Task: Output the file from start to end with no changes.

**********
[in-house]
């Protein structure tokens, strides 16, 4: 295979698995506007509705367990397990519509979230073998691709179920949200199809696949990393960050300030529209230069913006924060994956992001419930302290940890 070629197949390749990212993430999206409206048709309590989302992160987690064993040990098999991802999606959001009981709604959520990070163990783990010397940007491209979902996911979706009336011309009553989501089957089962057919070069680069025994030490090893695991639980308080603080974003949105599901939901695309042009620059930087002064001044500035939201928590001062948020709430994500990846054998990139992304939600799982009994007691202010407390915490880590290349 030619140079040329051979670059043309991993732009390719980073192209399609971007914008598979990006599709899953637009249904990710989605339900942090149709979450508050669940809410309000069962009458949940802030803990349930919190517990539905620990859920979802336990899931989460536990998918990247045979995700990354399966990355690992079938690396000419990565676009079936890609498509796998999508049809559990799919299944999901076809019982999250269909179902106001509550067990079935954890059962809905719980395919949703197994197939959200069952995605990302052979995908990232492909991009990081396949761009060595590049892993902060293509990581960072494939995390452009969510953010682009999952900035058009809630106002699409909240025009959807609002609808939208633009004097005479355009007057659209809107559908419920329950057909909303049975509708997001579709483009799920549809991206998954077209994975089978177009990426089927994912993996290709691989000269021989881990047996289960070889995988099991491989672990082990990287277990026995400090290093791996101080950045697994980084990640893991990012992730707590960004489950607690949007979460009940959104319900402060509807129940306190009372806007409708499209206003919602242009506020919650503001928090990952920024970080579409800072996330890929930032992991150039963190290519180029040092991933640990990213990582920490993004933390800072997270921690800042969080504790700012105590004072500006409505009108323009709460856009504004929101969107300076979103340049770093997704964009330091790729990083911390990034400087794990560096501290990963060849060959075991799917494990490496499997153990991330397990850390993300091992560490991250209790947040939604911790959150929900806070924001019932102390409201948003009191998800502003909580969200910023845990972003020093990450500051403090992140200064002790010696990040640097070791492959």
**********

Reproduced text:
[in-house]
């Protein structure tokens, strides 16, 4: 295979698995506007509705367990397990519509979230073998691709179920949200199809696949990393960050300030529209230069913006924060994956992001419930302290940890 070629197949390749990212993430999206409206048709309590989302992160987690064993040990098999991802999606959001009981709604959520990070163990783990010397940007491209979902996911979706009336011309009553989501089957089962057919070069680069025994030490090893695991639980308080603080974003949105599901939901695309042009620059930087002064001044500035939201928590001062948020709430994500990846054998990139992304939600799982009994007691202010407390915490880590290349 030619140079040329051979670059043309991993732009390719980073192209399609971007914008598979990006599709899953637009249904990710989605339900942090149709979450508050669940809410309000069962009458949940802030803990349930919190517990539905620990859920979802336990899931989460536990998918990247045979995700990354399966990355690992079938690396000419990565676009079936890609498509796998999508049809559990799919299944999901076809019982999250269909179902106001509550067990079935954890059962809905719980395919949703197994197939959200069952995605990302052979995908990232492909991009990081396949761009060595590049892993902060293509990581960072494939995390452009969510953010682009999952900035058009809630106002699409909240025009959807609002609808939208633009004097005479355009007057659209809107559908419920329950057909909303049975509708997001579709483009799920549809991206998954077209994975089978177009990426089927994912993996290709691989000269021989881990047996289960070889995988099991491989672990082990990287277990026995400090290093791996101080950045697994980084990640893991990012992730707590960004489950607690949007979460009940959104319900402060509807129940306190009372806007409708499209206003919602242009506020919650503001928090990952920024970080579409800072996330890929930032992991150039963190290519180029040092991933640990990213990582920490993004933390800072997270921690800042969080504790700012105590004072500006409505009108323009709460856009504004929101969107300076979103340049770093997704964009330091790729990083911390990034400087794990560096501290990963060849060959075991799917494990490496499997153990991330397990850390993300091992560490991250209790947040939604911790959150929900806070924001019932102390409201948003009191998800502003909580969200910023845990972003020093990450500051403090992140200064002790010696990040640097070791492959």